As a fan of Ottolenghi’s cafes and cookbooks, I’d been looking forward to visiting his restaurant, Nopi (North Of Piccadilly), for some time. Ottolenghi’s Israeli influenced dishes have always been a firm favourite of mine due to his original, contemporary and healthy style of cooking.
The restaurant itself is stunning. White and gold dominate the colour scheme with glossy white tiles and gold hooks lining the walls. There is a buzz when we enter the restaurant. It’s 7:30pm on Friday night and the place is in full swing. The tables are elegantly set with cutlery and beautiful gold napkin rings (which are discreetly cleared away immediately after we unfold our napkins – I suspect a few napkin rings must have gone ‘missing’ in the past). One criticism is the tables in the window are rather close together. In a cafe this would be fine, but for a restaurant having only 20cm between tables seems a little tight. The much talked about Nopi bathrooms are a destination in them self. I felt like a child stuck in a mirrored maze as I tried to figure out which mirrors were doors, and which were walls.
Service throughout the night was exceptional. The menu suggests ordering three savoury dishes per person. Chap and I were particularly hungry and attempted to order seven savoury dishes between us. Our waitress steered us against this idea and said to order six now and one later if we really needed it (turns out she was right). An honest touch, I thought.
We started with the cauliflower, chilli and coconut fritters, accompanied with lime yoghurt. They were crisp on the outside and light and fluffy on the inside. The coconut was particularly subtle, and I hoped it would be a little more prominent.
The French beans with smoked wheat, tahini and lemon dressing sounded promising on the menu. I was looking forward to tasting a simple vegetable that had been given the Ottolenghi spin. Sadly I was let down. The beans were cooked perfectly, retaining their crunch. However the wheat, tahini and lemon dressing was bland and would have benefitted from more salt (which wasn’t on the table).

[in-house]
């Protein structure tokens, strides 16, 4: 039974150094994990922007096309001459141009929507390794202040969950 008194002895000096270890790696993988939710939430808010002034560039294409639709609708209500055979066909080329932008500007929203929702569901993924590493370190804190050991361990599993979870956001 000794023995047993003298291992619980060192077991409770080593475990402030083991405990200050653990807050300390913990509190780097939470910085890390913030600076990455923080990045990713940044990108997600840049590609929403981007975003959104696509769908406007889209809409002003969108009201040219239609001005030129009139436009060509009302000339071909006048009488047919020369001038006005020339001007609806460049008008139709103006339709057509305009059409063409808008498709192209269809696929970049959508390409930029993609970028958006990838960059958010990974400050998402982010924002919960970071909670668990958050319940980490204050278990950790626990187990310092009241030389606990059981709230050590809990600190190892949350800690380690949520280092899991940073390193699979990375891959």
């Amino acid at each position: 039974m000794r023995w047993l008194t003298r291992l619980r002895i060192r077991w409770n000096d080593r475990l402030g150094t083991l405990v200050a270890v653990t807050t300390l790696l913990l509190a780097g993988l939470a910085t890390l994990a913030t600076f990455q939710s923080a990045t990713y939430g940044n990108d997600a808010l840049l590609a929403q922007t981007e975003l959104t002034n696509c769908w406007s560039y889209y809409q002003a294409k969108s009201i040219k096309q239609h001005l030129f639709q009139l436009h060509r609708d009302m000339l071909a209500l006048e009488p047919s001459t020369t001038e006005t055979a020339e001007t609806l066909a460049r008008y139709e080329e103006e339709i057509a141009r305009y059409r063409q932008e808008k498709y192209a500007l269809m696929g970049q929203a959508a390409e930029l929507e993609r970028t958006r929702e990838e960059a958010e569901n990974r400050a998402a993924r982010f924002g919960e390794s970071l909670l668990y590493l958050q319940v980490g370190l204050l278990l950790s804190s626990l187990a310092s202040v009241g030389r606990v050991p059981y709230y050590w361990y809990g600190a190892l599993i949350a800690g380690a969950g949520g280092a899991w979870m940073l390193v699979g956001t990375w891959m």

Next were the seared prawns with a sumac, feta and fennel sauce. The prawns were fresh, firm and juicy, and the peppery fennel and sumac sauce was a great accompaniment. The chunks of feta balanced the peppery-ness of the dish. I would have loved some bread to wipe up the sauce!
The scallops were spot on. Tender and perfectly cooked-through. The black bean and ginger was tangy and sweet. One of the highlights.
Twice-cooked baby chicken, served with lemon myrtle salt and chilli sauce was another highlight. Baby chicken seems to be making a renaissance on menus recently and this dish proved why. Another highlight.
We saved the best to last and finished with pork belly, caramelised Nashi pear and mustard jus. Everything about this dish was perfect and I was left sighing “I don’t want this to end” on my last mouthful. Crunchy, juicy, sweet. Heaven on a plate.
We finished with two desserts (we couldn’t decide on just one!) and opted for the vanilla rice pudding followed by the caramel and roasted peanut ice cream. The rice pudding’s creamy delicate flavours went perfectly with the crunchy pistachios and rose syrup flavours. The caramel and roasted peanut ice-cream was incredibly rich and sweet. I tipped the runny sauce all over the ice-cream and then scattered the salty nuts. I was left singing the praises of anything with salted caramel and chocolate in it.
Nopi is impressive. It’s sleek, sexy and sophisticated. The meat and fish dishes were exceptional. Criticisms? Only a couple. The vegetables were the weakest link. They left me searching for Ottolenghi’s famous wow-factor, which he usually has in spades. My final jibe is the table spacing – it’s fine to sit that close to someone in a cafe, but when you’re paying over £100 for a meal you expect a bit more space.
Our meal with wine came to £118.
Dish Piglets’ Rating: 7.5/10.
21-22 Warwick Street London W1B 5NE
Tel: 020 7494 9584